In Rancourt, the corporation’s activities involved distributing shows and operating a performance hall and bar under the name “L’Espace Alizé”. The corporation failed to pay the amounts of net GST that it was required to remit under the ETA. The Minister of Revenue sought to have Rancourt, one of the directors, to be held liable for the outstanding amount and assessed accordingly. The Court found that for someone with limited business and management experience similar to that of Rancourt, actions by the corporation including the appointment of a new accountant,  indicated that the decisions made by the directors were the ones needed to redress the corporation’s financial situation and ensure that the GST remittances were paid. Rancourt met the standard of care by doing what a reasonably prudent person would have done in comparable circumstances.

The decisions in Wheeliker and Rancourt confirm that the standard of due diligence required is the same regardless of the nature of the corporation.[12] The standard of care that provides a defence for the director is one of exercising the degree of care, diligence and skill that a reasonable prudent person would have exercised in comparable circumstances.


The case law provides guidance on what it views as the due diligence required to escape director’s liability for unremitted statutory amounts. As the Wheeliker decision explains, once directors become aware of the failure of the corporation to remit source deductions, the directors bear a positive duty to take action to remedy the existing failure as well as to prevent future occurrences.[13]  Directors also have a positive duty to ensure that statutory remittances are made and particular should be taken during troubled economic times to ensure that these remittances are not being ignored.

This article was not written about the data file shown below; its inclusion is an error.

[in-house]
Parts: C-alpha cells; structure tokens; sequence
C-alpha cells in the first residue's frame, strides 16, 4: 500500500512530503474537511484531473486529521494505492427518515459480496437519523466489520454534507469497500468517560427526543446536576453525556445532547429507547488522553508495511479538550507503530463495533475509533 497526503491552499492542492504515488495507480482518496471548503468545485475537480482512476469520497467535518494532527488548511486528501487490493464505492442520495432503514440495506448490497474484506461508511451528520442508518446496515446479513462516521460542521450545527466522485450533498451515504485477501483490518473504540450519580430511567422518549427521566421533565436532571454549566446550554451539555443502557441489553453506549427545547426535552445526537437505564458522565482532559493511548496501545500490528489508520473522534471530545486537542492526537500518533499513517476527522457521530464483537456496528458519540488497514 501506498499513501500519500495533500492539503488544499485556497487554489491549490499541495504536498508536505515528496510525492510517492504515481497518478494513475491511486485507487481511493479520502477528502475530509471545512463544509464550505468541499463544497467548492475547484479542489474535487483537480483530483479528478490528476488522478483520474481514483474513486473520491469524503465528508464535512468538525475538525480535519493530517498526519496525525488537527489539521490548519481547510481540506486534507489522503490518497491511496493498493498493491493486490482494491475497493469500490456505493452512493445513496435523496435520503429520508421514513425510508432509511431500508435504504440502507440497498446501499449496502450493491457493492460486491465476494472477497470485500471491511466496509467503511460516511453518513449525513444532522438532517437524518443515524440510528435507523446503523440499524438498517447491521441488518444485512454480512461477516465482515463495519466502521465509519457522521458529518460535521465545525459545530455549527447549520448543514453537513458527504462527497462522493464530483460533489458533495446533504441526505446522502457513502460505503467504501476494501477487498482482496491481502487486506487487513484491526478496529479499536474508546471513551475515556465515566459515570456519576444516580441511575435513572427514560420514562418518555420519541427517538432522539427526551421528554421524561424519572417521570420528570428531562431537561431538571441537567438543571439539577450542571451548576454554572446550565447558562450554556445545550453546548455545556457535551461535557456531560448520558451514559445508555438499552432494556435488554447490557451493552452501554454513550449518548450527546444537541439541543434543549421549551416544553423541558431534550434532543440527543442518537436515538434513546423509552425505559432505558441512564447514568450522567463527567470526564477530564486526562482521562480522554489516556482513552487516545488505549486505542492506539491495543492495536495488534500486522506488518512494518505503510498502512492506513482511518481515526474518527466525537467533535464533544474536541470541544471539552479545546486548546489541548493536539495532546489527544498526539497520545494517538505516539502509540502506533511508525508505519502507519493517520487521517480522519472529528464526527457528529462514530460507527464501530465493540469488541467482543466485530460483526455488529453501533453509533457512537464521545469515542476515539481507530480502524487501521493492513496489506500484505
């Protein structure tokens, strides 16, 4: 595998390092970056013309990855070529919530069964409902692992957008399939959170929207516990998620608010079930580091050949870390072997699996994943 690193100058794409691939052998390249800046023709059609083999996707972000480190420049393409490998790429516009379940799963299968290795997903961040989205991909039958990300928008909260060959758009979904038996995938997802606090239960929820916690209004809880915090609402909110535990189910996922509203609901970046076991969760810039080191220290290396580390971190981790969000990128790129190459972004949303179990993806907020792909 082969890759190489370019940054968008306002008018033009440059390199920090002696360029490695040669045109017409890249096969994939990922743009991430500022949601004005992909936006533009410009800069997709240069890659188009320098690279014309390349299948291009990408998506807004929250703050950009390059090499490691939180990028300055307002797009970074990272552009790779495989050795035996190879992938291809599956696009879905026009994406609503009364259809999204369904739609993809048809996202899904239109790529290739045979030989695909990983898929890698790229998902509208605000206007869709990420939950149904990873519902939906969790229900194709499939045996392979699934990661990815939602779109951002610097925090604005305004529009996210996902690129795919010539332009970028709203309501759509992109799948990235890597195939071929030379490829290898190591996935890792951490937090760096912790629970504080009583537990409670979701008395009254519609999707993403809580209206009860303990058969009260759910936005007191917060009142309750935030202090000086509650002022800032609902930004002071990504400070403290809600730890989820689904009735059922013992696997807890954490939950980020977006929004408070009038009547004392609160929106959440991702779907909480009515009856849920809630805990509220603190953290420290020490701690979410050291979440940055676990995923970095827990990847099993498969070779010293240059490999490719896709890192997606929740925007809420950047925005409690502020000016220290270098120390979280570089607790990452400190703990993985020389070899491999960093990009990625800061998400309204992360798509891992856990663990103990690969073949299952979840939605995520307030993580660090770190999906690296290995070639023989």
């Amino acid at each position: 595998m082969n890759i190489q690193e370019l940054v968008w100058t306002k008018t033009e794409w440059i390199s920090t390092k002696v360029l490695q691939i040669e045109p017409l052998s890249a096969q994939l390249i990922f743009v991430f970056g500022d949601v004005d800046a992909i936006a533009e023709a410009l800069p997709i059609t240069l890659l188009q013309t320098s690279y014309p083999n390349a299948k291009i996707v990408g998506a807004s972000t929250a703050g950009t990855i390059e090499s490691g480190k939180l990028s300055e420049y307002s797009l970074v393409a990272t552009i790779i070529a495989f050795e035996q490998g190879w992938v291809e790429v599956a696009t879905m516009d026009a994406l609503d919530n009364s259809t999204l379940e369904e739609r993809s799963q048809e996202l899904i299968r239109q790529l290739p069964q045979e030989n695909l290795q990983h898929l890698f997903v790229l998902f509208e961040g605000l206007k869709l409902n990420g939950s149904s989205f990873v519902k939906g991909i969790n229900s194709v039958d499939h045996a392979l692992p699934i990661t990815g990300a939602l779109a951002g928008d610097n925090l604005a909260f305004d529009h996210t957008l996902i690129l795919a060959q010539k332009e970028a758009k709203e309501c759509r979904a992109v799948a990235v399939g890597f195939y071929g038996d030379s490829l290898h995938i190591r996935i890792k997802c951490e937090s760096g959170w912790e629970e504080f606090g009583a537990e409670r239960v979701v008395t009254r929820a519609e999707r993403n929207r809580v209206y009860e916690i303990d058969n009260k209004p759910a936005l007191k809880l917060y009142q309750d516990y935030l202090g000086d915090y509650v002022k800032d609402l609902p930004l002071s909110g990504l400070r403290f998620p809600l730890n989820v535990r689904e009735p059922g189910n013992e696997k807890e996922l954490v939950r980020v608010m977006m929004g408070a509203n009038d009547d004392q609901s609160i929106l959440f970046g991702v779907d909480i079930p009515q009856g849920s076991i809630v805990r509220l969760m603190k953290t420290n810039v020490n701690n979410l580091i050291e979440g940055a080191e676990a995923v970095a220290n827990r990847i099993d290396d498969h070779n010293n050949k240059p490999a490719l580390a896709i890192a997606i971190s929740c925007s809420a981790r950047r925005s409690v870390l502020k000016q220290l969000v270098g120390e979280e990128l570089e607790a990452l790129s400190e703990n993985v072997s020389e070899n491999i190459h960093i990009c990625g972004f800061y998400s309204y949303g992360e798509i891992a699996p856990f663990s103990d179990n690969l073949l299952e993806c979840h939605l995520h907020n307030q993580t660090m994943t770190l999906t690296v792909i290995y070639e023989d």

[1] See, for example, Charity Law Bulletin No. 148, entitled “Employee or Independent Contractor? Be aware of the risks,” in which Barry W. Kwasniewski discussed the potential serious legal consequences for charities and non-profit organizations arising from an incorrect classification of staff between employee and independent contractors. This incorrect classification impacts directors of charities and not-for-profit corporations, particularly with respect to statutory liability for unremitted income tax and other source deductions. When it turns out an independent contractor is actually an employee, a situation which regularly arises when the person is laid-off or their contract terminated due to budgetary issues and a claim is made for employment insurance, the corporation has essentially failed to remit the appropriate taxes and source deductions, a circumstance which will aften exacerbate an already precarious financial situation. By statute, directors of the corporation are personally liable until the amounts are paid and the corporation may not have the necessary funds at its disposal .

[2] Document #2008-0295631I7, released on January 21, 2009. Technical interpretations are only available through commercial subscription services or a direct request to CRA.

[3] For a discussion of various sources of statutory liability for directors and officers, please see Terrance S. Carter and Jacqueline M. Demczur, “The Legal Duties of Directors of Charities and Not-for-Profits” (November 2008), available at

[4] R.S.C. 1985, c. 1 (5th Supp.).

[5] R.S., 1985, c. E-15.

[6] R.S., 1985, c. C-8.

[7] 1996, c. 23.

[8] Information Circular 89-2R by CRA is available at

[9] Bonotto v. The Queen, 2008 DTC 3562 at para. 52.

[10] (1999), 172 D.L.R. (4th) 708.

[12] 172 D.L.R. (4th) 708.

[13] Wheeliker, FCA at para. 27.


DISCLAIMER: This Charity Law Bulletin is a summary of current legal issues provided as an information service by Carters Professional Corporation. It is current only as of the date of the Bulletin and does not reflect subsequent changes in the law. The Charity Law Bulletin is distributed with the understanding that it does not constitute legal advice or establish the solicitor/client relationship by way of any information contained herein. The contents are intended for general information purposes only and under no circumstances can be relied upon for legal decision-making. Readers are advised to consult with a qualified lawyer and obtain a written opinion concerning the specifics of their particular situation.
© 2009 Carters Professional Corporation